In fact, the young woman had a valid legal point. Under the terms of Article II of the U.N.’s Outer Space Treaty, from 1967, to which the U.S. is an original signatory, the moon and other celestial bodies, such as asteroids, are “not subject to national appropriation by claim of sovereignty, by means of use or occupation.” Permanent ownership claims to an asteroid, whether by a company or a bunch of college space nerds, are unlawful—some might even say rapacious. So, yes, there are a few rights associated with that barren rock.

The asteroid anecdote inadvertently highlights a contradiction in the astropreneurs’ approach that Davenport mostly glosses over: while the space barons are happy to take large amounts of government funding, they’re quick to complain when the government attempts any oversight of their endeavors. SpaceX’s first Falcon 1 rocket was partly funded by the government and launched from a government facility. When the first launch attempt ended in an explosion, in 2006, a NASA official, knowing that an investigation into the failure would be required, tried to take charge of cataloguing the debris. Musk was furious at what he saw as interference in his company’s affairs. Davenport seems to take his side, quoting the NASA official himself excusing Musk for this behavior: “You couldn’t blame him. This was his money, and he had put $100 million into it.”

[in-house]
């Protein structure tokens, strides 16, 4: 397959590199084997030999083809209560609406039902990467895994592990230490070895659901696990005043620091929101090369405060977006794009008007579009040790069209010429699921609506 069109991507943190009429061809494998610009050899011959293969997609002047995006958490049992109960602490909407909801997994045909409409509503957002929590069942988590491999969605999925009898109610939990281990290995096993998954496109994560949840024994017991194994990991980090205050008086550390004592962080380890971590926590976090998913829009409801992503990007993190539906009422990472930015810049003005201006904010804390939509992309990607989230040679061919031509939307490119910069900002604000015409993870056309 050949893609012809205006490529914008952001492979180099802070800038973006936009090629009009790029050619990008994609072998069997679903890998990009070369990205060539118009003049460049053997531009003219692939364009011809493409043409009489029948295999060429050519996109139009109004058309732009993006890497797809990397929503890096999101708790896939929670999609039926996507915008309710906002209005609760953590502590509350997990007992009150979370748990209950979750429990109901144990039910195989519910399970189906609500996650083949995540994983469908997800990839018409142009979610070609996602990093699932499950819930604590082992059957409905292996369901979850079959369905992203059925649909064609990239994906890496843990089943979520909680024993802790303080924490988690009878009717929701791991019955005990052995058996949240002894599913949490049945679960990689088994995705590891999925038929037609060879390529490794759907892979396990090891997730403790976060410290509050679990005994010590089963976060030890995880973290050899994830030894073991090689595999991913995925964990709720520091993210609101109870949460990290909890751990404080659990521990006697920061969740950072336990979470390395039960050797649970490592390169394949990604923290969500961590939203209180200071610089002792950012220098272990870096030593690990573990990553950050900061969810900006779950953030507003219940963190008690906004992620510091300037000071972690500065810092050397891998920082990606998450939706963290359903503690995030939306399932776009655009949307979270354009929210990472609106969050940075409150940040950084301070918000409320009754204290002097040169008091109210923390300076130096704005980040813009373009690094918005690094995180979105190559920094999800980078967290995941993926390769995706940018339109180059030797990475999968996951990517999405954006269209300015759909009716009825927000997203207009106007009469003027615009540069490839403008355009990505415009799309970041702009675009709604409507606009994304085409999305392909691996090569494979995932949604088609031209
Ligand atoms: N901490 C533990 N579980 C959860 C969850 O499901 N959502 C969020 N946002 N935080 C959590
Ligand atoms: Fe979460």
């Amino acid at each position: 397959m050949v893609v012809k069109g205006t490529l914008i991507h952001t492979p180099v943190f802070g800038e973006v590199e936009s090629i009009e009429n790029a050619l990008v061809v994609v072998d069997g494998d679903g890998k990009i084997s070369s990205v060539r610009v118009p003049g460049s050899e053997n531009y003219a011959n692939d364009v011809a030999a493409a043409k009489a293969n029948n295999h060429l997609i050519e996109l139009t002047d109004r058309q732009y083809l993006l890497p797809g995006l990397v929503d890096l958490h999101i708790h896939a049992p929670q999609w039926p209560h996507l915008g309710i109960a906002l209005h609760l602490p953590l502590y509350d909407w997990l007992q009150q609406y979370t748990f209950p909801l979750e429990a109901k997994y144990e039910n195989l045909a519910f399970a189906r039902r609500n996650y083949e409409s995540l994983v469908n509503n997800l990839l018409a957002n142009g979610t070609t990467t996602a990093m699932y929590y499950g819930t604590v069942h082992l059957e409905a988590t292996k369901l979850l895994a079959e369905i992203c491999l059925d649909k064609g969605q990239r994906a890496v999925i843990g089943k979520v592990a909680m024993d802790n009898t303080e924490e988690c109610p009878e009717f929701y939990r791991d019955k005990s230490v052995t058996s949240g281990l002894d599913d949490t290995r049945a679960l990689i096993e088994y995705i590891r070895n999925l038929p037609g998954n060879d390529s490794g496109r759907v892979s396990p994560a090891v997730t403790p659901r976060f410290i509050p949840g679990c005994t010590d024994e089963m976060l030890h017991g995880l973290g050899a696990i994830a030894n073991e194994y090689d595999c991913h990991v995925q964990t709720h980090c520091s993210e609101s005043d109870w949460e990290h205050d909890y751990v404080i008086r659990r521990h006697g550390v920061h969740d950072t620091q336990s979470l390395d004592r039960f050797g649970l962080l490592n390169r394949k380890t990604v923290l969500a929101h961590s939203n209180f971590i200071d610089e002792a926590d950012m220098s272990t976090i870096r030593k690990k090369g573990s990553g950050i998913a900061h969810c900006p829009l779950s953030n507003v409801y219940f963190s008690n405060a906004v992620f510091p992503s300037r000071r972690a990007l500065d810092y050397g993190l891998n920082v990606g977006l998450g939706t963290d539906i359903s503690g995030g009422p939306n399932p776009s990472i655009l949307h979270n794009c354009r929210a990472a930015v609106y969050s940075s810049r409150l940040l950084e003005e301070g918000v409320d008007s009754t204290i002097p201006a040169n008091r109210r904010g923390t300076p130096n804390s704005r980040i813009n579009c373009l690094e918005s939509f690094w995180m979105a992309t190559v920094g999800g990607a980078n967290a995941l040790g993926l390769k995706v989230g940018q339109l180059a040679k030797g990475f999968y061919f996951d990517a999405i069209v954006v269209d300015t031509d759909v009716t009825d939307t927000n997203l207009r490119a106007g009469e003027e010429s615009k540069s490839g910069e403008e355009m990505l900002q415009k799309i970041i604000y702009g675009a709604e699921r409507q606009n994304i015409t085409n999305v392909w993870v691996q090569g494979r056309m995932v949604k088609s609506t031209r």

In 2014, a SpaceShipTwo crash killed the pilot Michael Alsbury, and a federal investigation found that his death resulted, as Davenport reported elsewhere, from a “combination of pilot error and the systematic failure to implement basic safeguards,” including proper training for pilots. In “Space Barons,” though, Davenport frames the incident as a test of Virgin Galactic’s heroic resolve. “This was their crucible, their Apollo 1 moment,” he writes. “The time to decide whether they would retreat or reassemble and attack again stronger.” He is critical of Blue Origin’s obsession with secrecy, and the company’s week-long silence, in 2011, after one of its rockets exploded. (The company was working with NASA, and would eventually be awarded government contracts worth $25.7 million.) But mostly he admires the billionaires for banding together to resist Washington’s efforts to “stifle a fledgling industry before it had left the nest.” (They now have a fan in the Oval Office, too: at a Cabinet meeting, in March, President Trump gazed at model rockets and gushed about the commercial space industry. “Rich guys, they love rocket ships,” he said. “That’s good.”)